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Probe is Rejected By Knut

By Samuel Siringi, The Nation (Nairobi), 19 June 2001

The teachers union has rejected findings of a government report that found 2,880 candidates cheated during last year's secondary schools examination.

Kenya National Union of Teachers has launched its own investigation into the exam irregularities to come up with a more concrete report and prove that the government one was "shallow and lacking in specifics".

"Our men are on the ground and I promise we will produce a formidable report," said Acting Secretary-General Francis Ng'ang'a.

Last week, a Government report revealed that the Kenya Certificate of Secondary Education examinations candidates had been found guilty of cheating.

Some 21 teachers and a Provincial Director of Education now face disciplinary action, said Education Minister Henry Kosgey.

It revealed that headteachers, supervisors, invigilators, education officials and teachers all helped the dishonest candidates. However, it did not name the actual individuals involved in the cheating.

The report was prepared by a nine-member committee chaired by a former ambassador, Mr Benjamin Kisilu. It was appointed in April to examine the anomalies and recommend how to avoid them.

According to the team, there was cheating in 17 papers. Most affected were mathematics, chemistry, physical and biological sciences and history and government.

Yesterday, the officials, addressing a news conference at their Knut headquarters Nairobi, announced they would all offer themselves for re-election during tomorrow's national elections.

Some 2,000 delegates are expected for the elections at the Moi International Sports Centre, Kasarani. Voting starts at 8am.

National officials including Messrs Katumanga, national chairman, Mr Ng'ang'a, first vice-national chairman Joseph Chirchir and the second national-vice chairman Amos Ngoche Njoroge will defend their seats.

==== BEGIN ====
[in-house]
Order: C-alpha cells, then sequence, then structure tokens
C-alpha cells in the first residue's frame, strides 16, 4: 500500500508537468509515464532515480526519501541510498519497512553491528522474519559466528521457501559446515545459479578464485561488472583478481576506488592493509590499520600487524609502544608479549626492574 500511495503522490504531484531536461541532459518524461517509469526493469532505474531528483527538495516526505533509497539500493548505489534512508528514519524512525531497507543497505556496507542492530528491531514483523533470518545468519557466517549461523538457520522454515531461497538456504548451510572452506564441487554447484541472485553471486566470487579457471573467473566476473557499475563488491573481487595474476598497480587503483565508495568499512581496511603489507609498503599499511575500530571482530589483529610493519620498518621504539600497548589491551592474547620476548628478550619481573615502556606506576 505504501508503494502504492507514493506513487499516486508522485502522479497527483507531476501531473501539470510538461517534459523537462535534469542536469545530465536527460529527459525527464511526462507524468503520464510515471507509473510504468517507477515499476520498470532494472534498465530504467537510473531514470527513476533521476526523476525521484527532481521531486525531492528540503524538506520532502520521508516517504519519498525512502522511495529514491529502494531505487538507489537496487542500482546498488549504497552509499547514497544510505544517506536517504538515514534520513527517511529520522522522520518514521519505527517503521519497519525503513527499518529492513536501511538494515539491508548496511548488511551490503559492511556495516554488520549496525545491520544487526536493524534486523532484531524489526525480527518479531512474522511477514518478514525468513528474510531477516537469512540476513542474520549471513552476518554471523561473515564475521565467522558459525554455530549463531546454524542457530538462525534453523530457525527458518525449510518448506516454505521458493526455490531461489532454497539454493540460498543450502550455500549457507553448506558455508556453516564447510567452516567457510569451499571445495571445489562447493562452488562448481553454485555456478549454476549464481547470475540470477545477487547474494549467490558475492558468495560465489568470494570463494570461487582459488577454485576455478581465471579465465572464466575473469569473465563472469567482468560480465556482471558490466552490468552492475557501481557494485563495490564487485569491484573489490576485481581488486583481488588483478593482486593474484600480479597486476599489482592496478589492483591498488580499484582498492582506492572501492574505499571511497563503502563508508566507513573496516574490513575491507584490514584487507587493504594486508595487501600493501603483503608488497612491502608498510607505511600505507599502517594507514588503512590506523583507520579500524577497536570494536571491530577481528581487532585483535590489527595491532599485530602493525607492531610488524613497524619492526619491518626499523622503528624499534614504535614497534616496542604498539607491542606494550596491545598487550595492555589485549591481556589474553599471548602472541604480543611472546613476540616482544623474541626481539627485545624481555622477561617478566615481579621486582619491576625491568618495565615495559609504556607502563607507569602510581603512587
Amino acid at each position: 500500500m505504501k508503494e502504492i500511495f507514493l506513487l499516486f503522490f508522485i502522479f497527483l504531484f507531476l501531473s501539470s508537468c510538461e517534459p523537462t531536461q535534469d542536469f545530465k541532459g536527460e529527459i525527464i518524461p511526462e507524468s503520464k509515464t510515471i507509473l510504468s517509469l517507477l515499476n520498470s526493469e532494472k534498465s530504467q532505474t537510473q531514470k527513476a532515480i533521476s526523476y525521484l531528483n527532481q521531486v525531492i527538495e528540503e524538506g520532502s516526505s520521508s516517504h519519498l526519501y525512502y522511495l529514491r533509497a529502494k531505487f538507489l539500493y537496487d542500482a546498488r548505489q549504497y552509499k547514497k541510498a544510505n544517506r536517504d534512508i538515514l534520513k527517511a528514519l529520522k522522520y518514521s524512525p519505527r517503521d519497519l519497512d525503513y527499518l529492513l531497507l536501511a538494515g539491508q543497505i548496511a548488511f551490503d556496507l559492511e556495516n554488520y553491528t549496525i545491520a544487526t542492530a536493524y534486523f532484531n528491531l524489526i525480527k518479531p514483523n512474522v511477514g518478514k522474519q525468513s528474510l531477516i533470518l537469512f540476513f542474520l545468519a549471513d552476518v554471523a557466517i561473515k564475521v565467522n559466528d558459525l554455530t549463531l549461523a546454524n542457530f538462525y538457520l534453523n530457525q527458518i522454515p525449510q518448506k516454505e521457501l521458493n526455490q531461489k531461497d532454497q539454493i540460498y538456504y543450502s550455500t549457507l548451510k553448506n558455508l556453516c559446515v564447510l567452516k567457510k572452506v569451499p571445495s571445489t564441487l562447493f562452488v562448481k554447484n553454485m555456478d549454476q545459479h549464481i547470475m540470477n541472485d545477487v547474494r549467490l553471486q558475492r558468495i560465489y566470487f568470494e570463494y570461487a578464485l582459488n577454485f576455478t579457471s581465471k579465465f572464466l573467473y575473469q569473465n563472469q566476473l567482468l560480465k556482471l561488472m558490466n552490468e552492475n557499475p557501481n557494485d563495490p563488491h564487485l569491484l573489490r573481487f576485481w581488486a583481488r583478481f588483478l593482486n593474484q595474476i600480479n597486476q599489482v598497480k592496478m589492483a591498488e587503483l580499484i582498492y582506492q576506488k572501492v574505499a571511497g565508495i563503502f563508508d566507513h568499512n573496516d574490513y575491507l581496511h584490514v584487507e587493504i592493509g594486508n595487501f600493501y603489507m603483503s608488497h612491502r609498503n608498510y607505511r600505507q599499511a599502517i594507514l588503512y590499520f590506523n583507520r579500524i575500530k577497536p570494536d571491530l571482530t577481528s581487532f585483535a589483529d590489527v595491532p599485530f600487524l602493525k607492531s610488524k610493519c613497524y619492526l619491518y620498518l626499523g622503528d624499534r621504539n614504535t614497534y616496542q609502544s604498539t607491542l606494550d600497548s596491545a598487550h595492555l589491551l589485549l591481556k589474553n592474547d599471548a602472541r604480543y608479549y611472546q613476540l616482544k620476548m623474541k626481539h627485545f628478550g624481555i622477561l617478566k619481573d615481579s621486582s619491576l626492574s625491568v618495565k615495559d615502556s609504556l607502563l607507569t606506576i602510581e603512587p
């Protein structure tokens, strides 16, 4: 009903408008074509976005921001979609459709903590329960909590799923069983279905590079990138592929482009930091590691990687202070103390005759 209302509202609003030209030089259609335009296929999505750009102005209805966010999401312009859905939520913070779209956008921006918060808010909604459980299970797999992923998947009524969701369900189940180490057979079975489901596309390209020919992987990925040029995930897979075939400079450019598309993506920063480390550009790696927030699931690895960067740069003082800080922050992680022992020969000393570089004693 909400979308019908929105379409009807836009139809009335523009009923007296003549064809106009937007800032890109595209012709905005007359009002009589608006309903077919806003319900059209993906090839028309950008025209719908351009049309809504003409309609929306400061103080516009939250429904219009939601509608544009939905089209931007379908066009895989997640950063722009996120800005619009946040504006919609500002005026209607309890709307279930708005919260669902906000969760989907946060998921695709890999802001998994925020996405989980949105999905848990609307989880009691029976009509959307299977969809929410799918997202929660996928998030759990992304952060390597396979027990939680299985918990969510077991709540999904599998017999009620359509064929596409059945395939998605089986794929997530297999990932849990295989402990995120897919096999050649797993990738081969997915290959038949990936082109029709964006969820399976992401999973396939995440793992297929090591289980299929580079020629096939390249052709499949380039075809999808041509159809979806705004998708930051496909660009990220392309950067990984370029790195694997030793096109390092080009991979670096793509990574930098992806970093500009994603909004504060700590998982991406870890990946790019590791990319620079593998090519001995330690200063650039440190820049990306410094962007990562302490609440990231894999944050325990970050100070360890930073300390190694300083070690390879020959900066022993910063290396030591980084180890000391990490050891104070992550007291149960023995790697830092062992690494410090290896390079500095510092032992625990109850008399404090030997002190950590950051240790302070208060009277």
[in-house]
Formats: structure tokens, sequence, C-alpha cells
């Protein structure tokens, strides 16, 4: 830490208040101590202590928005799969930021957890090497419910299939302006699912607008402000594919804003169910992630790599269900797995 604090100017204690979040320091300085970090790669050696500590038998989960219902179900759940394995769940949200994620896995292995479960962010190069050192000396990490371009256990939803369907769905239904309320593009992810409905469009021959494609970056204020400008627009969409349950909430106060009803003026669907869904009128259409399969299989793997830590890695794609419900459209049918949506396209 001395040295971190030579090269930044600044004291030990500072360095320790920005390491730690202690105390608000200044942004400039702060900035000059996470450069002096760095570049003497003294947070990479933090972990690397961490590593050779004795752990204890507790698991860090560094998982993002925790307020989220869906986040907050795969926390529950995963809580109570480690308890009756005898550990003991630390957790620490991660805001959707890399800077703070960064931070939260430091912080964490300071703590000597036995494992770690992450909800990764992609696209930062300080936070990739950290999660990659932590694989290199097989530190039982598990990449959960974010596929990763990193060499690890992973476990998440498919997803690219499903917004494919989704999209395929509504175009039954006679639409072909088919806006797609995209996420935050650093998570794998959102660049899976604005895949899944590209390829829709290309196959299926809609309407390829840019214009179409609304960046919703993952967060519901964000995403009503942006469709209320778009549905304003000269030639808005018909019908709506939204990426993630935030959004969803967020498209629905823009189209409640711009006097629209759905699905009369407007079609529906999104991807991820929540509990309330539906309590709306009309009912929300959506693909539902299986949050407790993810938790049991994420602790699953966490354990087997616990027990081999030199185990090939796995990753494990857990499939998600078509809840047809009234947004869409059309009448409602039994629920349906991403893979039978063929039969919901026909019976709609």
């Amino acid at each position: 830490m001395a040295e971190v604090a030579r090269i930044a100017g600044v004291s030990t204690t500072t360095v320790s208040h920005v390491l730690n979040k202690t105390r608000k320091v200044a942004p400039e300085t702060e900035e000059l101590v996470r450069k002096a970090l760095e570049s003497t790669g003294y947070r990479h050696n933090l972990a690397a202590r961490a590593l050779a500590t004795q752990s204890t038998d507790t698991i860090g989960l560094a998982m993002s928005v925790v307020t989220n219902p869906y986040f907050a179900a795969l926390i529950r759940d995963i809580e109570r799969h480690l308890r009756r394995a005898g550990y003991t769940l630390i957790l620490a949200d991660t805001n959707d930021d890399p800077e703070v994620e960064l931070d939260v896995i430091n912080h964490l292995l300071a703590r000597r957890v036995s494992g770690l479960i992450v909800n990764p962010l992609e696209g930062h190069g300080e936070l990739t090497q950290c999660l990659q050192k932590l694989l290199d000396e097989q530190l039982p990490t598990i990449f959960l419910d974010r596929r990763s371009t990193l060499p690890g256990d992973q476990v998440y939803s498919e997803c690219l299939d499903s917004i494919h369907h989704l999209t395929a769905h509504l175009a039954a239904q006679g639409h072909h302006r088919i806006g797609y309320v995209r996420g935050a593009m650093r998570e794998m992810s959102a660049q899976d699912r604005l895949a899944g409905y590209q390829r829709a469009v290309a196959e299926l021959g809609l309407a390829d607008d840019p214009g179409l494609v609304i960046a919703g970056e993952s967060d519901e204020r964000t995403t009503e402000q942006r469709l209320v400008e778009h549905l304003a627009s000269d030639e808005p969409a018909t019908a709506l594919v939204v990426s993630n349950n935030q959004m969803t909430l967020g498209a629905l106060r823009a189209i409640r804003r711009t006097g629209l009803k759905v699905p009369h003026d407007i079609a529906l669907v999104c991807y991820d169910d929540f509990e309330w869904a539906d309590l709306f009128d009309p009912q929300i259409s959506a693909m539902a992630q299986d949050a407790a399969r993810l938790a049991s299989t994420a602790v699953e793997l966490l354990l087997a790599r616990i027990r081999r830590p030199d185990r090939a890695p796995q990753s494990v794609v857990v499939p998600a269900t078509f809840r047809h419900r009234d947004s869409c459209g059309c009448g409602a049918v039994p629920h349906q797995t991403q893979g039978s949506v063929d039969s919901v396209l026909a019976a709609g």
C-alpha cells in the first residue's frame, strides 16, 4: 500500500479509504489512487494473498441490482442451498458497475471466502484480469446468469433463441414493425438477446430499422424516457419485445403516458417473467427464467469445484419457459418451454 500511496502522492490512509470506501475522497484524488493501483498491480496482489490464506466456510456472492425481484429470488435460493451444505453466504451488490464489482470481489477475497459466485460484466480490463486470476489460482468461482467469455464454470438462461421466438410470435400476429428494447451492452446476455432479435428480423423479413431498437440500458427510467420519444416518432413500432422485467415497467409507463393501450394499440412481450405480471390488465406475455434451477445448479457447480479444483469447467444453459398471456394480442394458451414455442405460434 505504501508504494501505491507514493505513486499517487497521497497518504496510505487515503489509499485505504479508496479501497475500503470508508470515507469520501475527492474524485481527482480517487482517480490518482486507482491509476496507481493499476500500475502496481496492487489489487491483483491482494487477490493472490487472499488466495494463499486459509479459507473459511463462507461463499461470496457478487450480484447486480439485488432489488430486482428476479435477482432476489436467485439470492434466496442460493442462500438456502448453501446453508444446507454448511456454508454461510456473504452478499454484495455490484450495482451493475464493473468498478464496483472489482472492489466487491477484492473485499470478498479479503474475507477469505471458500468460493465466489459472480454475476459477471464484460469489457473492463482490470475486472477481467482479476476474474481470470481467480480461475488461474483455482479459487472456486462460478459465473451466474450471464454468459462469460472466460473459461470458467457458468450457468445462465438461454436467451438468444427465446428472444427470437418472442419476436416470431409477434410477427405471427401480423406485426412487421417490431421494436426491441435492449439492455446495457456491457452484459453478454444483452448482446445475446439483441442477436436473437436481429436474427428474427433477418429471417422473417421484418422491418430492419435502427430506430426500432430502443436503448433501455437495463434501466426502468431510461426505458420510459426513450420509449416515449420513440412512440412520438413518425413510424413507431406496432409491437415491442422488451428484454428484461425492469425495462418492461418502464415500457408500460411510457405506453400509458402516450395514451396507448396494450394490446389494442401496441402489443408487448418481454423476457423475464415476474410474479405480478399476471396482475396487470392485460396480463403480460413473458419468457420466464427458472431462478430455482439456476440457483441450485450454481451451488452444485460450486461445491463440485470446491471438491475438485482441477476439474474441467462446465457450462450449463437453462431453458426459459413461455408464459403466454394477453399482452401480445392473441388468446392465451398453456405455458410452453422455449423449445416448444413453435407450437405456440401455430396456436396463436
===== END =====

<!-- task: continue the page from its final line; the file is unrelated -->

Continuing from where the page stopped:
The national treasurer, Mr Peter Mutulu, and his assistant, Mr Peter Ontere, are also running.

However, focus will be on the top seat - that of secretary-general, left vacant following the death of Mr Ambrose Adongo in March.

As things stand now, the post is likely to go to Mr Ng'ang'a who has been serving in an acting capacity. So far, no one has emerged to oppose him. His election is seen as a mere formality.

The officials made it clear that top on the agenda after elections would be to fight for implementation of a salary increment awarded to teachers in 1997.

The teachers were to receive a salary increase ranging between 150 to 200 per cent.

It is instructive that since the elections are coming at a time a rival union for post-primary teachers is gearing up for membership, Knut will have to struggle to contain their members to avoid switching camp to the rival.

They will have to emphasise more on acquisition of professional skills through training and exchange programmes.

In the last several months, the union has been conducting its branch elections. However some three branches have gone to court to oppose their respective results. They include Nakuru and Kitui.

Knut last held its elections 1996.

Copyright 2001 The Nation. Distributed by AllAfrica Global Media (allAfrica.com).